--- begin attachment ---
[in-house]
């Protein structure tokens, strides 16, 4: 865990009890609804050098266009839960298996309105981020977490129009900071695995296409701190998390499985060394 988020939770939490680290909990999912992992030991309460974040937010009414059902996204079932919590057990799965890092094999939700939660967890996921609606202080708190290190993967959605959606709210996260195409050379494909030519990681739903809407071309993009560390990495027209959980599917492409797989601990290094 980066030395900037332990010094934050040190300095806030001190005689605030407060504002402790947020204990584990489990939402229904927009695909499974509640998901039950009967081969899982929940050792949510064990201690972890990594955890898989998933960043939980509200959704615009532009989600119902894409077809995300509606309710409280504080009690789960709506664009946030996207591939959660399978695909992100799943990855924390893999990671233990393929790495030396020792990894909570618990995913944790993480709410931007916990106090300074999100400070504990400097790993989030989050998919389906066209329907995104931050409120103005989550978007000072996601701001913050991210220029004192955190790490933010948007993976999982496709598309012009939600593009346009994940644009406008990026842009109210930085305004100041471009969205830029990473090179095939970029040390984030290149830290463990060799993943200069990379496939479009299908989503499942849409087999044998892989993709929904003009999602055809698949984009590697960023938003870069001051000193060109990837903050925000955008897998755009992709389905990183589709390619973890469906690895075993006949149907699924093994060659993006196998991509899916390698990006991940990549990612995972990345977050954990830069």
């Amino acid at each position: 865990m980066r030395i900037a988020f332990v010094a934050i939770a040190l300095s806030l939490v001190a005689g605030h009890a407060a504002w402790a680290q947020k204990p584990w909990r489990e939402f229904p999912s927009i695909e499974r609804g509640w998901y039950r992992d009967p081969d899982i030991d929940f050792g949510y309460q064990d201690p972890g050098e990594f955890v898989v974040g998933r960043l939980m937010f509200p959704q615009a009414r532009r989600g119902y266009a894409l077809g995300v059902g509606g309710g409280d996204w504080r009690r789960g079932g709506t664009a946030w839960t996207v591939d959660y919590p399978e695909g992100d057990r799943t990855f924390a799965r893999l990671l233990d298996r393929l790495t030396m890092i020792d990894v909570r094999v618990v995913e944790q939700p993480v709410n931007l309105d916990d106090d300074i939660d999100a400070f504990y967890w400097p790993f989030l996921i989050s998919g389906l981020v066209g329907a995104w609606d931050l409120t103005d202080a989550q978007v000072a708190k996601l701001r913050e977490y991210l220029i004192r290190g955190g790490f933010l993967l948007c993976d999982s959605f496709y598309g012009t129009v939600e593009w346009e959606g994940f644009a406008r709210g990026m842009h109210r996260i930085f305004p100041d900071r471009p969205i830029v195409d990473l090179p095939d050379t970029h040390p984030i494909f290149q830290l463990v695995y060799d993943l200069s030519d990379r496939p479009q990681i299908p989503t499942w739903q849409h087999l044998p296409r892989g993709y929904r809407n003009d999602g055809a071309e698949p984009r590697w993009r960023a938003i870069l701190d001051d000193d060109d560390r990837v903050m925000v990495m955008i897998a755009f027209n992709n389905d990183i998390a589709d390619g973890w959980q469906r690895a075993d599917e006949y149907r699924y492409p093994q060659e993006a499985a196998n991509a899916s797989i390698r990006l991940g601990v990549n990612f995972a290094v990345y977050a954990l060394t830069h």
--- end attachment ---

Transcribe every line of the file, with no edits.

[in-house]
């Protein structure tokens, strides 16, 4: 865990009890609804050098266009839960298996309105981020977490129009900071695995296409701190998390499985060394 988020939770939490680290909990999912992992030991309460974040937010009414059902996204079932919590057990799965890092094999939700939660967890996921609606202080708190290190993967959605959606709210996260195409050379494909030519990681739903809407071309993009560390990495027209959980599917492409797989601990290094 980066030395900037332990010094934050040190300095806030001190005689605030407060504002402790947020204990584990489990939402229904927009695909499974509640998901039950009967081969899982929940050792949510064990201690972890990594955890898989998933960043939980509200959704615009532009989600119902894409077809995300509606309710409280504080009690789960709506664009946030996207591939959660399978695909992100799943990855924390893999990671233990393929790495030396020792990894909570618990995913944790993480709410931007916990106090300074999100400070504990400097790993989030989050998919389906066209329907995104931050409120103005989550978007000072996601701001913050991210220029004192955190790490933010948007993976999982496709598309012009939600593009346009994940644009406008990026842009109210930085305004100041471009969205830029990473090179095939970029040390984030290149830290463990060799993943200069990379496939479009299908989503499942849409087999044998892989993709929904003009999602055809698949984009590697960023938003870069001051000193060109990837903050925000955008897998755009992709389905990183589709390619973890469906690895075993006949149907699924093994060659993006196998991509899916390698990006991940990549990612995972990345977050954990830069």
């Amino acid at each position: 865990m980066r030395i900037a988020f332990v010094a934050i939770a040190l300095s806030l939490v001190a005689g605030h009890a407060a504002w402790a680290q947020k204990p584990w909990r489990e939402f229904p999912s927009i695909e499974r609804g509640w998901y039950r992992d009967p081969d899982i030991d929940f050792g949510y309460q064990d201690p972890g050098e990594f955890v898989v974040g998933r960043l939980m937010f509200p959704q615009a009414r532009r989600g119902y266009a894409l077809g995300v059902g509606g309710g409280d996204w504080r009690r789960g079932g709506t664009a946030w839960t996207v591939d959660y919590p399978e695909g992100d057990r799943t990855f924390a799965r893999l990671l233990d298996r393929l790495t030396m890092i020792d990894v909570r094999v618990v995913e944790q939700p993480v709410n931007l309105d916990d106090d300074i939660d999100a400070f504990y967890w400097p790993f989030l996921i989050s998919g389906l981020v066209g329907a995104w609606d931050l409120t103005d202080a989550q978007v000072a708190k996601l701001r913050e977490y991210l220029i004192r290190g955190g790490f933010l993967l948007c993976d999982s959605f496709y598309g012009t129009v939600e593009w346009e959606g994940f644009a406008r709210g990026m842009h109210r996260i930085f305004p100041d900071r471009p969205i830029v195409d990473l090179p095939d050379t970029h040390p984030i494909f290149q830290l463990v695995y060799d993943l200069s030519d990379r496939p479009q990681i299908p989503t499942w739903q849409h087999l044998p296409r892989g993709y929904r809407n003009d999602g055809a071309e698949p984009r590697w993009r960023a938003i870069l701190d001051d000193d060109d560390r990837v903050m925000v990495m955008i897998a755009f027209n992709n389905d990183i998390a589709d390619g973890w959980q469906r690895a075993d599917e006949y149907r699924y492409p093994q060659e993006a499985a196998n991509a899916s797989i390698r990006l991940g601990v990549n990612f995972a290094v990345y977050a954990l060394t830069h």